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Traction: A Startup Guide to Getting Customers by Gabriel Weinberg, Justin Mares (August 25, 2014) Hardcover Hardcover – 1800
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According to The Economist (2014 Sep 13), "marketers say they have seen more change in the past two years than in the previous 50."
According to the Harvard Business Review (2014 July-August, p. 56) "In the past decade, what marketers do to engage customers has changed almost beyond recognition....we can't think of another discipline that has evolved so quickly."
It can seem like marketing is getting harder each year, but actually in some ways it's getting easier and cheaper, e.g., Facebook's targeted ads. What's needed is a guide to how marketing is changing.
Unlike the zillions of e-books about Facebook marketing, Twitter marketing, etc., my book would cover and compare all marketing channels. Unlike the e-books, my book would include case studies of real companies. Unlike the marketing textbooks, my book would focus on tech startups, not on dog treat bakeries and corner grocery stores. Unlike the books that say you'll get rich if you follow their formula, my book would say that marketing is changing rapidly now, and the marketing plan that worked even a few years ago won't work now. I proposed teaching entrepreneurs instead to make small-scale experiments, see what works and what doesn't, and continuously evolve their marketing.
I scrapped my book proposal because "Traction" is that book.
There are some things I would add (and perhaps Weinberg and Mares will in a second edition). My proposal included case studies of both success and failure. "Traction" only has successful case studies, leading to a sense that every marketing strategy leads to success. Including both successes and failures would lead to a framework for what channels work for what types of companies. E.g., viral social media likes may work for a microbrewery, but not for colonoscopies!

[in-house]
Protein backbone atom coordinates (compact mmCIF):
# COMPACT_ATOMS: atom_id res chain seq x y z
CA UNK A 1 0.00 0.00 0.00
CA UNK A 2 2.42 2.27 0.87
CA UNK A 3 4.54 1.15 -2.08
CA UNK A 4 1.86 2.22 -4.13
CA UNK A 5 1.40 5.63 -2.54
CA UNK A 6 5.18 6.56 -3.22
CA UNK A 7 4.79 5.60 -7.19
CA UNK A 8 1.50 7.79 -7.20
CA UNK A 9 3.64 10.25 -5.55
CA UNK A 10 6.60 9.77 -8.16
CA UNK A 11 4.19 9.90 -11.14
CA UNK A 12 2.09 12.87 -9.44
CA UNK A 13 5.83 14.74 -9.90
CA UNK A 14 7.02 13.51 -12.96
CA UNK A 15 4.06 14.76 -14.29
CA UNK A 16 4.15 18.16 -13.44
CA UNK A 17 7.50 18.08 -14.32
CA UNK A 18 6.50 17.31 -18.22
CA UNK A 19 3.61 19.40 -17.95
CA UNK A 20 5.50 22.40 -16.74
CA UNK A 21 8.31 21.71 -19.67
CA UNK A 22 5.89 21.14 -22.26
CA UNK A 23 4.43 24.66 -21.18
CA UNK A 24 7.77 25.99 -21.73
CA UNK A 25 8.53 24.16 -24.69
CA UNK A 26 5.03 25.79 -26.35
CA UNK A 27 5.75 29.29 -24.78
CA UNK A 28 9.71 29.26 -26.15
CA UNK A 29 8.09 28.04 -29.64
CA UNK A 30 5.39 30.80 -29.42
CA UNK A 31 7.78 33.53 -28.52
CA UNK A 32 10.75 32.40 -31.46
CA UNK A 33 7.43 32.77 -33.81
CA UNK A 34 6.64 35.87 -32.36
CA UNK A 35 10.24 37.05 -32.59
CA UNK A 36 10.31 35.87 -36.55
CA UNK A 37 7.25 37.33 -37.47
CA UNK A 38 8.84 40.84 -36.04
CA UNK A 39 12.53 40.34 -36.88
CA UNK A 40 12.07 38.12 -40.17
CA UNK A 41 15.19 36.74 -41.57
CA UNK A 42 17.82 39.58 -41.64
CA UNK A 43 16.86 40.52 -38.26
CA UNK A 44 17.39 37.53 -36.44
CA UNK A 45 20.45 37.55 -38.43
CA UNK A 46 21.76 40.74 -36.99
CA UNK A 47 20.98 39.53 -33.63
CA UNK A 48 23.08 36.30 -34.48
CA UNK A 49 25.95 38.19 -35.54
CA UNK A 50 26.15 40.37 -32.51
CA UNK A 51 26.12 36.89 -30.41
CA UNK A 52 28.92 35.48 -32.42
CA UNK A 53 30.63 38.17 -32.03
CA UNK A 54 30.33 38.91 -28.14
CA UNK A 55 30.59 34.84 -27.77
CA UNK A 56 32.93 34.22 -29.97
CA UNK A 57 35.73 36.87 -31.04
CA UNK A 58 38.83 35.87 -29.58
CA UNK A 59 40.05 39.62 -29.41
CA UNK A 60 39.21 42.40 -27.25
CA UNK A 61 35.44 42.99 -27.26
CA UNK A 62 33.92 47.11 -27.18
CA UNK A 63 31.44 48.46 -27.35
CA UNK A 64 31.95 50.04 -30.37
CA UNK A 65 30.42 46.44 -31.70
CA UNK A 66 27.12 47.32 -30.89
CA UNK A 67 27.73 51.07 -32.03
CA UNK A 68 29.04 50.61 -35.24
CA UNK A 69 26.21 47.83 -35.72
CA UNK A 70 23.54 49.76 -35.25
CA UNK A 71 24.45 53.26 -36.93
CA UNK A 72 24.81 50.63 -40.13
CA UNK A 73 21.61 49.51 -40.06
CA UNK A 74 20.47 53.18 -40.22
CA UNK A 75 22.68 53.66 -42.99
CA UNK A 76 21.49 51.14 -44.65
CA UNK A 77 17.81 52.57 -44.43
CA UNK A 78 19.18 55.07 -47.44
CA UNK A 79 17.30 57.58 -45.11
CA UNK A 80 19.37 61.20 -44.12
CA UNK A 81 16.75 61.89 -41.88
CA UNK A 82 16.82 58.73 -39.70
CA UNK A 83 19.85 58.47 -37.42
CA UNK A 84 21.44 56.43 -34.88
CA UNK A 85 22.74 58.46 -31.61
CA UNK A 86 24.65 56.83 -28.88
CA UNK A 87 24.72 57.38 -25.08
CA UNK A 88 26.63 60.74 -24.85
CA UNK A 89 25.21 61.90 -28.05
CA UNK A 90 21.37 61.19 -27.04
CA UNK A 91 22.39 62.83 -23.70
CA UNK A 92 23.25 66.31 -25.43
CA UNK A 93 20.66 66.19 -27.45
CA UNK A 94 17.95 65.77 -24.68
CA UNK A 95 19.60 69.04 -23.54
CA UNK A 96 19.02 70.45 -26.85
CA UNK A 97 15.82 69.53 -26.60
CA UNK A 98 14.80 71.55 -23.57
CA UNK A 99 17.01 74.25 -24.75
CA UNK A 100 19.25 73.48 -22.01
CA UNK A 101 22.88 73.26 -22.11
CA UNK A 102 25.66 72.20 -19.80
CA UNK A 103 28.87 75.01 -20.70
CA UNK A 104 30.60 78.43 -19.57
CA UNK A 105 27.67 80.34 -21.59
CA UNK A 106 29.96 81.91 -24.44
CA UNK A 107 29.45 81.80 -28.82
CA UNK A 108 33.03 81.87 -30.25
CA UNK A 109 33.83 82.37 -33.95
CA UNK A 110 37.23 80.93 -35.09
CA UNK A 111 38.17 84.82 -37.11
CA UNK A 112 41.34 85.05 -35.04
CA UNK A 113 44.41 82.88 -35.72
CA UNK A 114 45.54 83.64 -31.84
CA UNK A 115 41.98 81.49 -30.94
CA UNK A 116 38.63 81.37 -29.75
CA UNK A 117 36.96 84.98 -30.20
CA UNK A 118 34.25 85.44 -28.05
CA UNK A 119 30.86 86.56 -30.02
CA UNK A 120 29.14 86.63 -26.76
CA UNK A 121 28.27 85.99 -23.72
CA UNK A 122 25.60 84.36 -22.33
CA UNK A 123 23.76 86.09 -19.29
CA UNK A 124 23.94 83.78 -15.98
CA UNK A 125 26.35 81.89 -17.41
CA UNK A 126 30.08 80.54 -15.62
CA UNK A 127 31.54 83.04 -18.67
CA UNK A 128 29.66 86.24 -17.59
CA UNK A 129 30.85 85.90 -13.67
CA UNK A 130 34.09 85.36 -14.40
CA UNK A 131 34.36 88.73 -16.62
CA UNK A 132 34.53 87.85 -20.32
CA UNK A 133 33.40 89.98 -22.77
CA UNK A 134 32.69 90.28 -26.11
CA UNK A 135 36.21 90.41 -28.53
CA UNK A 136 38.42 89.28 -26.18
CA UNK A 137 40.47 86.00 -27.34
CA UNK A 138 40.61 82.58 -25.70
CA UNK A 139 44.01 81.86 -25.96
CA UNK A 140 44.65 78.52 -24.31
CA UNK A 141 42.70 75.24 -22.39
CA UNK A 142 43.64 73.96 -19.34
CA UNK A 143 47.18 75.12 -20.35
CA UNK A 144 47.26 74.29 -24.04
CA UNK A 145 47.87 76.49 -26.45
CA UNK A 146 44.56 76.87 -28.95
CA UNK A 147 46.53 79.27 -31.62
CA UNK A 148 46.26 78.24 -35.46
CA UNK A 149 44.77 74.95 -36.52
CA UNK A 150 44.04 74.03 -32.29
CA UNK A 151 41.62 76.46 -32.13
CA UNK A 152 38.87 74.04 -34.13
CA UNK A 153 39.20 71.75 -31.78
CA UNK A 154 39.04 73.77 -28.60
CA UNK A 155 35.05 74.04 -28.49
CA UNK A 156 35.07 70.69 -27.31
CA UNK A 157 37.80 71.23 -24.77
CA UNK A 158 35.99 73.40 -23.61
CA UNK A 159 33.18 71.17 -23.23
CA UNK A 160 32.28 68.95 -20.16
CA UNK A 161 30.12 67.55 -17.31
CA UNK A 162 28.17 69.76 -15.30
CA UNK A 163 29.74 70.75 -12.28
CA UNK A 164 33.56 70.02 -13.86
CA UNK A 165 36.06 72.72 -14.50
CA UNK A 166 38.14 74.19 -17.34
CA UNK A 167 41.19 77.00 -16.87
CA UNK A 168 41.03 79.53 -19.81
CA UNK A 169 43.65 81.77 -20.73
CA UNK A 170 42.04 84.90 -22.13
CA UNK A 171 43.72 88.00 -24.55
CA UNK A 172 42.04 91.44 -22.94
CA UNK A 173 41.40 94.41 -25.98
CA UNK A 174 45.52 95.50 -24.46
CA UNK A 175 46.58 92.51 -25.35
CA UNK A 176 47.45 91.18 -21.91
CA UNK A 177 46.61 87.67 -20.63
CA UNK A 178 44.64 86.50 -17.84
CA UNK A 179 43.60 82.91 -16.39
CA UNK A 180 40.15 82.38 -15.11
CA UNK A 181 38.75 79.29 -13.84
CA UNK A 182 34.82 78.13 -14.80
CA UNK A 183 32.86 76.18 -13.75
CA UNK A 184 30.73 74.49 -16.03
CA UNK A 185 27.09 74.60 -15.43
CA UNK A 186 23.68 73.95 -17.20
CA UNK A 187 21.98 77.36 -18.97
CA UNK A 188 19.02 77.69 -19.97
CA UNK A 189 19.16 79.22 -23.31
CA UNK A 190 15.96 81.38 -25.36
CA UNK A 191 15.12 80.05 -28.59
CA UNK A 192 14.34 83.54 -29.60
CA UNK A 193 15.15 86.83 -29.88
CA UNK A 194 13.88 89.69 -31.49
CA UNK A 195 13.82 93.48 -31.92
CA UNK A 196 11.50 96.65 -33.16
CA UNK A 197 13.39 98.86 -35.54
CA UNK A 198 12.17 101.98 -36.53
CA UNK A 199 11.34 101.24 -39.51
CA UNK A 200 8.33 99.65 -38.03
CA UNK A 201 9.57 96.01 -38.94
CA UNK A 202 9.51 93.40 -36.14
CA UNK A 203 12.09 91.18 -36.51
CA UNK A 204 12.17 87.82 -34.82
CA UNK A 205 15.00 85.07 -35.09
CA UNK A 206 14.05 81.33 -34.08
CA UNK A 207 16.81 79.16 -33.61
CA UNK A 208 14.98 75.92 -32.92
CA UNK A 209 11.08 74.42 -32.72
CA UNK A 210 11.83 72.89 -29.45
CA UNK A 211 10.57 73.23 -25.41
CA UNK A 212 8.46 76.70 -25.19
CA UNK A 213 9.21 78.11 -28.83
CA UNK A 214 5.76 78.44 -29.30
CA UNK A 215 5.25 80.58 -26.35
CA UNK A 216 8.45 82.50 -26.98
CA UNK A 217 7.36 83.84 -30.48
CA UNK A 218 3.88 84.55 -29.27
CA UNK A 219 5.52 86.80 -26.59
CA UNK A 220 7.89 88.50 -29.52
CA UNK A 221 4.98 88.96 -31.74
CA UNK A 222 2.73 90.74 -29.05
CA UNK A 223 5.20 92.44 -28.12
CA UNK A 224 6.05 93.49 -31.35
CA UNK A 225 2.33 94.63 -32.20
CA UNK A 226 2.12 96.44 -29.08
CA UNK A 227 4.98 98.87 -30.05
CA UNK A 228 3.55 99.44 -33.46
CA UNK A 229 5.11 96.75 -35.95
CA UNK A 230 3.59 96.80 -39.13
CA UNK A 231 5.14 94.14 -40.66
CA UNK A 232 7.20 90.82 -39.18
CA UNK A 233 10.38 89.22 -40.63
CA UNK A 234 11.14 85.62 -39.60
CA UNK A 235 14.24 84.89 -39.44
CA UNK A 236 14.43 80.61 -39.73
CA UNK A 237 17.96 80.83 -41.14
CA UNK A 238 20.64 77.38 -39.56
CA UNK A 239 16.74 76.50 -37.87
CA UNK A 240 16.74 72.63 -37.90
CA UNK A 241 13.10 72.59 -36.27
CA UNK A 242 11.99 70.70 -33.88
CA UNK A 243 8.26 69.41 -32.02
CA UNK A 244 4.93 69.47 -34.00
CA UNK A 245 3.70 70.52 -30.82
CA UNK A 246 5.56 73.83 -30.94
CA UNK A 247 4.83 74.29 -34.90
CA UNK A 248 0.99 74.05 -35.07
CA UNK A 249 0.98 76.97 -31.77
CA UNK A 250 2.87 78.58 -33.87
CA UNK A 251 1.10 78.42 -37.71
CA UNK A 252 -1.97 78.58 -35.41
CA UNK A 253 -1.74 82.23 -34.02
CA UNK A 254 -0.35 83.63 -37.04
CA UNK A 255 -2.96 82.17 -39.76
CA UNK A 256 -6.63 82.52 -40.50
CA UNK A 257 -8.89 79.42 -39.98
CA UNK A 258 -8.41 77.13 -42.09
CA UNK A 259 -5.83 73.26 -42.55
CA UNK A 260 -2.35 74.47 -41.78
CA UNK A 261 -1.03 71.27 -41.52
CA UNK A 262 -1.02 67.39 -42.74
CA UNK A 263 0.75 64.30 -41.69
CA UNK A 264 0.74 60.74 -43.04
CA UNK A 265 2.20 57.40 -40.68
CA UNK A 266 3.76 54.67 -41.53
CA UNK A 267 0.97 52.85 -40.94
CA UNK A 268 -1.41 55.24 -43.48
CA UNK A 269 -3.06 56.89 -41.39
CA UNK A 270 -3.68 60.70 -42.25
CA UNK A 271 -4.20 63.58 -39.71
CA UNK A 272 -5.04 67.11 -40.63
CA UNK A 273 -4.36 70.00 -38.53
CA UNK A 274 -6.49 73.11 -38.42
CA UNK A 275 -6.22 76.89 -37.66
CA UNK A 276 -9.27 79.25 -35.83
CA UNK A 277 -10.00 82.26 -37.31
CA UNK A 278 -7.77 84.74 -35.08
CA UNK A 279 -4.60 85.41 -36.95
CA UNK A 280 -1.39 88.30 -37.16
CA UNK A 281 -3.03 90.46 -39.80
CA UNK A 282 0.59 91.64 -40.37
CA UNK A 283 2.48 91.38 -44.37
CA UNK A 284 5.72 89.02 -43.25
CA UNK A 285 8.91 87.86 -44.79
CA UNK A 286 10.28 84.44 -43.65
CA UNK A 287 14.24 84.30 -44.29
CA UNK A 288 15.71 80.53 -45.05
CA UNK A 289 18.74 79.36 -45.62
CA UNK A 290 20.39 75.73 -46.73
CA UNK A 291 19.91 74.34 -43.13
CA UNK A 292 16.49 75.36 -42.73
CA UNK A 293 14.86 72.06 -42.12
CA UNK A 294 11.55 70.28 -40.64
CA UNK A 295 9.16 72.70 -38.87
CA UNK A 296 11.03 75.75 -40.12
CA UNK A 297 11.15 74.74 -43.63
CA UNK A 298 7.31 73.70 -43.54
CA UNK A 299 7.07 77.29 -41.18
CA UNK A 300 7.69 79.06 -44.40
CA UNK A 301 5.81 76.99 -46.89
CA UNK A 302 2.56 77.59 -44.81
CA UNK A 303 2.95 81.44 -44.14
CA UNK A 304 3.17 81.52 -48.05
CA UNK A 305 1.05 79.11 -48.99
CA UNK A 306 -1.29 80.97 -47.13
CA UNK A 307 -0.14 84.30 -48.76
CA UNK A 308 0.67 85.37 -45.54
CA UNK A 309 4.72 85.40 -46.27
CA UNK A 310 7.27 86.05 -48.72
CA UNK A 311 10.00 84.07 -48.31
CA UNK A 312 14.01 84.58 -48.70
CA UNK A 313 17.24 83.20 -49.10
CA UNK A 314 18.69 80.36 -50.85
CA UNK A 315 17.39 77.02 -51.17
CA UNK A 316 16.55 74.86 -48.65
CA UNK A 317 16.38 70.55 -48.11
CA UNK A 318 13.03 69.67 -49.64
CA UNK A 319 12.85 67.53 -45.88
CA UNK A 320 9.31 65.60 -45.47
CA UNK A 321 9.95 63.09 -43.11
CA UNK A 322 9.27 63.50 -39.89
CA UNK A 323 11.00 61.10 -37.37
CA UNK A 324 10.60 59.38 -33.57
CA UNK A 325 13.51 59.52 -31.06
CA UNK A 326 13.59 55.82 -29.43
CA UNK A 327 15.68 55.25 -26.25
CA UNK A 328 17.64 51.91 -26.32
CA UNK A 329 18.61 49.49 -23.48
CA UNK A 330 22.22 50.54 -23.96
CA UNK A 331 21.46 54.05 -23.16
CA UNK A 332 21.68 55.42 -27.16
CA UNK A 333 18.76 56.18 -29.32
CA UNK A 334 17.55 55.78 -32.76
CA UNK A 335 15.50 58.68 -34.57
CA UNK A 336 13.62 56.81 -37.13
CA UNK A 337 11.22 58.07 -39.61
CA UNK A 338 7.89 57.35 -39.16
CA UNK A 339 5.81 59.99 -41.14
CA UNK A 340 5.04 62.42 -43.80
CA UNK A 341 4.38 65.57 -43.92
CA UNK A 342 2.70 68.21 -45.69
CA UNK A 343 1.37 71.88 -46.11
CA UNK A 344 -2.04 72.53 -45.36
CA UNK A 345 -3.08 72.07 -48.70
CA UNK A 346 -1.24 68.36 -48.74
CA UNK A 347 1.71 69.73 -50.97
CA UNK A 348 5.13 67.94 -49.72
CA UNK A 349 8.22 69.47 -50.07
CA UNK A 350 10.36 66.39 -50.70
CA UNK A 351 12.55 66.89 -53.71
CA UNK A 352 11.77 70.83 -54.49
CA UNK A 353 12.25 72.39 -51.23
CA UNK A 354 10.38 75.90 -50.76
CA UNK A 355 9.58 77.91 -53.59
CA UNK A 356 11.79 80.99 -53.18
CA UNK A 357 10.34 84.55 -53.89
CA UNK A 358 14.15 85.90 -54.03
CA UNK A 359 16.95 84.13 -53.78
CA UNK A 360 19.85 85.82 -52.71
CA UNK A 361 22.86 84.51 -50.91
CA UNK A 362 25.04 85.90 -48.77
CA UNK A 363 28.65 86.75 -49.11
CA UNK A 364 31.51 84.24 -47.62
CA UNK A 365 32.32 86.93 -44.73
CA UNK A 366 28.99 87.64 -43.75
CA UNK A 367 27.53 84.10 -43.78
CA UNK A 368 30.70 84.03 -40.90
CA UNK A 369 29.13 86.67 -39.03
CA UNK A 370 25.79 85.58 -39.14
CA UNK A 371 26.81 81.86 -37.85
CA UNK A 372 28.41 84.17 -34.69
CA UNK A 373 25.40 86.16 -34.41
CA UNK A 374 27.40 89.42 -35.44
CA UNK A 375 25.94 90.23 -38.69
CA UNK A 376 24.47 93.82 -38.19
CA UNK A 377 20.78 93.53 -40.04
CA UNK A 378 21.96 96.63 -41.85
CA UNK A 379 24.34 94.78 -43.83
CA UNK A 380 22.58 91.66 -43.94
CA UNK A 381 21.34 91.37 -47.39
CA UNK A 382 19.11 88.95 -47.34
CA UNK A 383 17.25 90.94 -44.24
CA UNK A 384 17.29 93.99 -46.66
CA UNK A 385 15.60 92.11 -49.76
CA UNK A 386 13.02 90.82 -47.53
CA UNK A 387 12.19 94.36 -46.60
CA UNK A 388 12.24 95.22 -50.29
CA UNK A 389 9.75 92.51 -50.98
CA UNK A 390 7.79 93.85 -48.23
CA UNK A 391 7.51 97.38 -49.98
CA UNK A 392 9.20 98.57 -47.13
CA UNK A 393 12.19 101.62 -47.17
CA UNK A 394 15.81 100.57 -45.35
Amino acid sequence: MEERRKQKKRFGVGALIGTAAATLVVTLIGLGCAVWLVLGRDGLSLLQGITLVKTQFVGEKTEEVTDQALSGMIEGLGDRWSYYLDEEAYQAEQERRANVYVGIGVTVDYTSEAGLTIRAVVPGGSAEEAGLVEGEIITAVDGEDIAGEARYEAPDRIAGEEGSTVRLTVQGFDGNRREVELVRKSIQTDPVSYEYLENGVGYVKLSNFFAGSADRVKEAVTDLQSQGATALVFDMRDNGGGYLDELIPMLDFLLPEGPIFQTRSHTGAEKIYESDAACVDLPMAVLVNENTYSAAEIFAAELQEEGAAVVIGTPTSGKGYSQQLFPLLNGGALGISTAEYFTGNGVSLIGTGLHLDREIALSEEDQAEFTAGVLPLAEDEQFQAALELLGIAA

Points I like about "Traction":
- Entrepreneurs should spend 50% of their time on product development and 50% on marketing, but product development sucks up all your time. It's more satisfying to add a new feature to your product than to spend your limited capital on a marketing test that completely fails. We feel comfortable developing our products but feel clueless marketing them.
- Integration with Lean Startup. That was the book I proposed a few years ago, and Eric Reis beat me to it!
- How much traction (downloads, press coverage, sales) investors want to see before they invest increases every year, as marketing gets faster and cheaper to some startups.
- Every entrepreneur has to hand sell the first few customers.
- Building a viral marketing campaign will take one or two engineers three to six months! I.e., viral marketing doesn't magically happen just because your product is so cool.
Stuff that's missing:
- Celebrity endorsements is a 20th channel.
- A chapter about market research, e.g., why you should ask open-ended questions instead of closed-ended questions.
- The PR chapter needs a section on finding journalist contacts, se.g., whether to use the Meltwater or Cision databases.
- Tradeshows are about having outgoing, enthusiastic salespeople, not about having a flashy booth.
I thoroughly recommend you buy it, read it, read it again, then write/blog about it. Book also comes with support forums which helps with continuing learning and lets you share ideas with others.
My chief complaint is that the explanations are a bit simplistic and give the impression that certain channels are easier to use than is the reality.
The bulls-eye logic pattern is exactly what we needed to crystalize our efforts and quickly ascertain what tactics we needed to test to understand how to ramp our business.
This is the closest thing you will get to an in-house growth expert, a must read from the CEO to the manager level across departments.
Stop reading other reviews and buy the book, your traction is waiting.
The book is excellent if you want a good framework on how to choose the best promotion channel for your company.
The book is very useful if you are looking to expand your horizon about new, untapped, channels of promotion.
Unlike most books who rehash the same few concepts over hundred of pages, every chapter of this book is packed with actionable ideas and suggestions to explore.
It never pretends to offer a silver bullet. Instead you get out of there with a ton of small experiments that have worked at least once for others.
I'm at the early stage of my startup and I can't wait to test the ton of ideas I've generated while reading this book.
Kudos to Gabriel and Justin for a fantastic book.